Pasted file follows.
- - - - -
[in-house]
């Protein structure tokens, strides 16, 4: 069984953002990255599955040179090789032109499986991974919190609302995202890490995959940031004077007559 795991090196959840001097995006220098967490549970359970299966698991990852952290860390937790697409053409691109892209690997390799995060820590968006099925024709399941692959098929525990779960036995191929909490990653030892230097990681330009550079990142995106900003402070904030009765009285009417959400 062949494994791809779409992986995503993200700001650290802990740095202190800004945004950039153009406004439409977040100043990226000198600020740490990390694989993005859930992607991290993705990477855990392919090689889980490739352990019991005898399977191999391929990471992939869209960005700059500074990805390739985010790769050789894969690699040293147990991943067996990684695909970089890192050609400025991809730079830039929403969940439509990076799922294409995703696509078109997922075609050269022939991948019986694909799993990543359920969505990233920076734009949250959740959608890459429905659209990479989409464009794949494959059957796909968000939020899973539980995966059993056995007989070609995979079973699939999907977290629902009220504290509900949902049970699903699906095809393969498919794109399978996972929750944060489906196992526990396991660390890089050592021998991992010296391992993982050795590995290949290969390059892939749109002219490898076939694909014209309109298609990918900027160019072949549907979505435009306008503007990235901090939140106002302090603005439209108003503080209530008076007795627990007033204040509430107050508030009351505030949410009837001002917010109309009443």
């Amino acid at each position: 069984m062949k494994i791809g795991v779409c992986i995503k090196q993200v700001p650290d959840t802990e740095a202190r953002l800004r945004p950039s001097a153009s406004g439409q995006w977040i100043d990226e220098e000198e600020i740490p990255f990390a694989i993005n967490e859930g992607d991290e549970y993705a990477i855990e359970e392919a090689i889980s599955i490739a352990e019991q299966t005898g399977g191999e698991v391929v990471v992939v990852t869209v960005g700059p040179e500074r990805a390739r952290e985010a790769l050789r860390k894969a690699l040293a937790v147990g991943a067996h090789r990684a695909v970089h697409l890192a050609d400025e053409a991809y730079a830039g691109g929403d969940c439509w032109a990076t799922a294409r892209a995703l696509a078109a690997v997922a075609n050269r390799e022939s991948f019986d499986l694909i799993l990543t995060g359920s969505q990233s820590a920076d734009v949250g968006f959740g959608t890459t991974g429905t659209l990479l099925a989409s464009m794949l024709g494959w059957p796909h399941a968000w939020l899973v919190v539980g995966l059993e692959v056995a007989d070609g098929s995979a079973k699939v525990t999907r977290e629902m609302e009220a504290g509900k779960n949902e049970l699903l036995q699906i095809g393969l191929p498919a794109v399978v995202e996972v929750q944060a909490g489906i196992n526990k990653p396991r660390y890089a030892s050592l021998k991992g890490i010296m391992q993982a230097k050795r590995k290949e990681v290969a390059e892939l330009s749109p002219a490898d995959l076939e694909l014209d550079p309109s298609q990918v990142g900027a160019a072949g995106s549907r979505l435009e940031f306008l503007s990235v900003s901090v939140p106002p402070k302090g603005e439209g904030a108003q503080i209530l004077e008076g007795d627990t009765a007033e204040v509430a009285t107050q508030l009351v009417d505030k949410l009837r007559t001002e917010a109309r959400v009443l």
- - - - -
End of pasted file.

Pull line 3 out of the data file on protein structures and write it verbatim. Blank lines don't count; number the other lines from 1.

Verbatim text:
């Amino acid at each position: 069984m062949k494994i791809g795991v779409c992986i995503k090196q993200v700001p650290d959840t802990e740095a202190r953002l800004r945004p950039s001097a153009s406004g439409q995006w977040i100043d990226e220098e000198e600020i740490p990255f990390a694989i993005n967490e859930g992607d991290e549970y993705a990477i855990e359970e392919a090689i889980s599955i490739a352990e019991q299966t005898g399977g191999e698991v391929v990471v992939v990852t869209v960005g700059p040179e500074r990805a390739r952290e985010a790769l050789r860390k894969a690699l040293a937790v147990g991943a067996h090789r990684a695909v970089h697409l890192a050609d400025e053409a991809y730079a830039g691109g929403d969940c439509w032109a990076t799922a294409r892209a995703l696509a078109a690997v997922a075609n050269r390799e022939s991948f019986d499986l694909i799993l990543t995060g359920s969505q990233s820590a920076d734009v949250g968006f959740g959608t890459t991974g429905t659209l990479l099925a989409s464009m794949l024709g494959w059957p796909h399941a968000w939020l899973v919190v539980g995966l059993e692959v056995a007989d070609g098929s995979a079973k699939v525990t999907r977290e629902m609302e009220a504290g509900k779960n949902e049970l699903l036995q699906i095809g393969l191929p498919a794109v399978v995202e996972v929750q944060a909490g489906i196992n526990k990653p396991r660390y890089a030892s050592l021998k991992g890490i010296m391992q993982a230097k050795r590995k290949e990681v290969a390059e892939l330009s749109p002219a490898d995959l076939e694909l014209d550079p309109s298609q990918v990142g900027a160019a072949g995106s549907r979505l435009e940031f306008l503007s990235v900003s901090v939140p106002p402070k302090g603005e439209g904030a108003q503080i209530l004077e008076g007795d627990t009765a007033e204040v509430a009285t107050q508030l009351v009417d505030k949410l009837r007559t001002e917010a109309r959400v009443l």